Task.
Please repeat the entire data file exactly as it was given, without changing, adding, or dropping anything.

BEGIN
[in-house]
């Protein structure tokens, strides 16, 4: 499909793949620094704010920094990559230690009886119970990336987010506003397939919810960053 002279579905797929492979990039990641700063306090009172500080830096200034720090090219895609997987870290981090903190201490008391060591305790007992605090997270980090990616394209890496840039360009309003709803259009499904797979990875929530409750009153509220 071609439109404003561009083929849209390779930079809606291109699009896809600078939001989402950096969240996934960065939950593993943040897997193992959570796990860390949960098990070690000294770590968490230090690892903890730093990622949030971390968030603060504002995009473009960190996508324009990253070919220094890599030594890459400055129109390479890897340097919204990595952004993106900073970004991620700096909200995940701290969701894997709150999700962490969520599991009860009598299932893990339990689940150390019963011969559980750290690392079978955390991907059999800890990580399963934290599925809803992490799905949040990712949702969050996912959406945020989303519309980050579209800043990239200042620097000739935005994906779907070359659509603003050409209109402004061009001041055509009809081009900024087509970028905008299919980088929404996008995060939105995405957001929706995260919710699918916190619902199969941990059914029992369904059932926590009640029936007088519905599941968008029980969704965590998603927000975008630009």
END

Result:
[in-house]
């Protein structure tokens, strides 16, 4: 499909793949620094704010920094990559230690009886119970990336987010506003397939919810960053 002279579905797929492979990039990641700063306090009172500080830096200034720090090219895609997987870290981090903190201490008391060591305790007992605090997270980090990616394209890496840039360009309003709803259009499904797979990875929530409750009153509220 071609439109404003561009083929849209390779930079809606291109699009896809600078939001989402950096969240996934960065939950593993943040897997193992959570796990860390949960098990070690000294770590968490230090690892903890730093990622949030971390968030603060504002995009473009960190996508324009990253070919220094890599030594890459400055129109390479890897340097919204990595952004993106900073970004991620700096909200995940701290969701894997709150999700962490969520599991009860009598299932893990339990689940150390019963011969559980750290690392079978955390991907059999800890990580399963934290599925809803992490799905949040990712949702969050996912959406945020989303519309980050579209800043990239200042620097000739935005994906779907070359659509603003050409209109402004061009001041055509009809081009900024087509970028905008299919980088929404996008995060939105995405957001929706995260919710699918916190619902199969941990059914029992369904059932926590009640029936007088519905599941968008029980969704965590998603927000975008630009």